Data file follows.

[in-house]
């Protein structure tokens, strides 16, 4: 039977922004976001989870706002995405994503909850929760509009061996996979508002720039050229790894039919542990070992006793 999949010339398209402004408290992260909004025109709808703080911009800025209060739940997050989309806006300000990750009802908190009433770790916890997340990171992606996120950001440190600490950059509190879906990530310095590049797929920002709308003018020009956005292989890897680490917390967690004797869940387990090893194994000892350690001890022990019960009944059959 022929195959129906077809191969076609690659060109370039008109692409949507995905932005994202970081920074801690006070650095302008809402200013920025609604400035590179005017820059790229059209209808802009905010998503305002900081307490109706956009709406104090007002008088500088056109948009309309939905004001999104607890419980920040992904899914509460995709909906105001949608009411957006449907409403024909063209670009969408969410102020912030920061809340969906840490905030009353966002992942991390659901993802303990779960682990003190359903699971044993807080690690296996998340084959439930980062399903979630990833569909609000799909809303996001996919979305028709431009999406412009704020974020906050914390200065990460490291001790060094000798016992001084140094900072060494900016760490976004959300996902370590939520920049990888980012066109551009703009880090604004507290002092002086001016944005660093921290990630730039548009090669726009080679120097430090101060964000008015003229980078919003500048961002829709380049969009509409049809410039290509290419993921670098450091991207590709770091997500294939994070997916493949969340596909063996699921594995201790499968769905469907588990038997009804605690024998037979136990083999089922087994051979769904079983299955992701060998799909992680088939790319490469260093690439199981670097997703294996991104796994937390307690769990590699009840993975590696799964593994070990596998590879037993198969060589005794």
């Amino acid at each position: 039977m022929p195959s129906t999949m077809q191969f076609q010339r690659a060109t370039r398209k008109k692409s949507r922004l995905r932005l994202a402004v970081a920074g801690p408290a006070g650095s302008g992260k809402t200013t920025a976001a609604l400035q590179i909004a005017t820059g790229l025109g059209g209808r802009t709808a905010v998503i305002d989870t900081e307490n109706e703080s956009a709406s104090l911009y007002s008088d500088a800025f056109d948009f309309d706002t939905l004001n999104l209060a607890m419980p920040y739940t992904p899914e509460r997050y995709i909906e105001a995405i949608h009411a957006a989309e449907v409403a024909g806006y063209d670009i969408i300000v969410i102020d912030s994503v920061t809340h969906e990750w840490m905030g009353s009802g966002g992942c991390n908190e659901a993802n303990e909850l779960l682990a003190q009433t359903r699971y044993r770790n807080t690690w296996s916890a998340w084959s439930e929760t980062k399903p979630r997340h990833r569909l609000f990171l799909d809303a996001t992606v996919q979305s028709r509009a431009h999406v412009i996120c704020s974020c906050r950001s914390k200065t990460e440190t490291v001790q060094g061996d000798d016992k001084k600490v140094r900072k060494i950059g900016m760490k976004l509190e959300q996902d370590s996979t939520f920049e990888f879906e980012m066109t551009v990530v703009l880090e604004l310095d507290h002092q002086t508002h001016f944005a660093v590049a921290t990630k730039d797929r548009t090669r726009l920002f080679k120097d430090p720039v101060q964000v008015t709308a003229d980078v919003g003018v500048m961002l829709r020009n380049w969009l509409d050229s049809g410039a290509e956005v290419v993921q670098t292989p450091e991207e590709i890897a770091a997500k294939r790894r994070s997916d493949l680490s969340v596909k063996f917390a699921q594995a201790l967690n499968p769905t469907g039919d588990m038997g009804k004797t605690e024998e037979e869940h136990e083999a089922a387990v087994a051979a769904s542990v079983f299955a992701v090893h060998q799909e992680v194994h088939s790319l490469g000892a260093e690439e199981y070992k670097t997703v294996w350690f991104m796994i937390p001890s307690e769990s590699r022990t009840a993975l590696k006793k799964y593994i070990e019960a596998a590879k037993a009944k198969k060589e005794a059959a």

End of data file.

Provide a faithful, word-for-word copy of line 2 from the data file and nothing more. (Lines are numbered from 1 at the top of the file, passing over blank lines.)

């Protein structure tokens, strides 16, 4: 039977922004976001989870706002995405994503909850929760509009061996996979508002720039050229790894039919542990070992006793 999949010339398209402004408290992260909004025109709808703080911009800025209060739940997050989309806006300000990750009802908190009433770790916890997340990171992606996120950001440190600490950059509190879906990530310095590049797929920002709308003018020009956005292989890897680490917390967690004797869940387990090893194994000892350690001890022990019960009944059959 022929195959129906077809191969076609690659060109370039008109692409949507995905932005994202970081920074801690006070650095302008809402200013920025609604400035590179005017820059790229059209209808802009905010998503305002900081307490109706956009709406104090007002008088500088056109948009309309939905004001999104607890419980920040992904899914509460995709909906105001949608009411957006449907409403024909063209670009969408969410102020912030920061809340969906840490905030009353966002992942991390659901993802303990779960682990003190359903699971044993807080690690296996998340084959439930980062399903979630990833569909609000799909809303996001996919979305028709431009999406412009704020974020906050914390200065990460490291001790060094000798016992001084140094900072060494900016760490976004959300996902370590939520920049990888980012066109551009703009880090604004507290002092002086001016944005660093921290990630730039548009090669726009080679120097430090101060964000008015003229980078919003500048961002829709380049969009509409049809410039290509290419993921670098450091991207590709770091997500294939994070997916493949969340596909063996699921594995201790499968769905469907588990038997009804605690024998037979136990083999089922087994051979769904079983299955992701060998799909992680088939790319490469260093690439199981670097997703294996991104796994937390307690769990590699009840993975590696799964593994070990596998590879037993198969060589005794």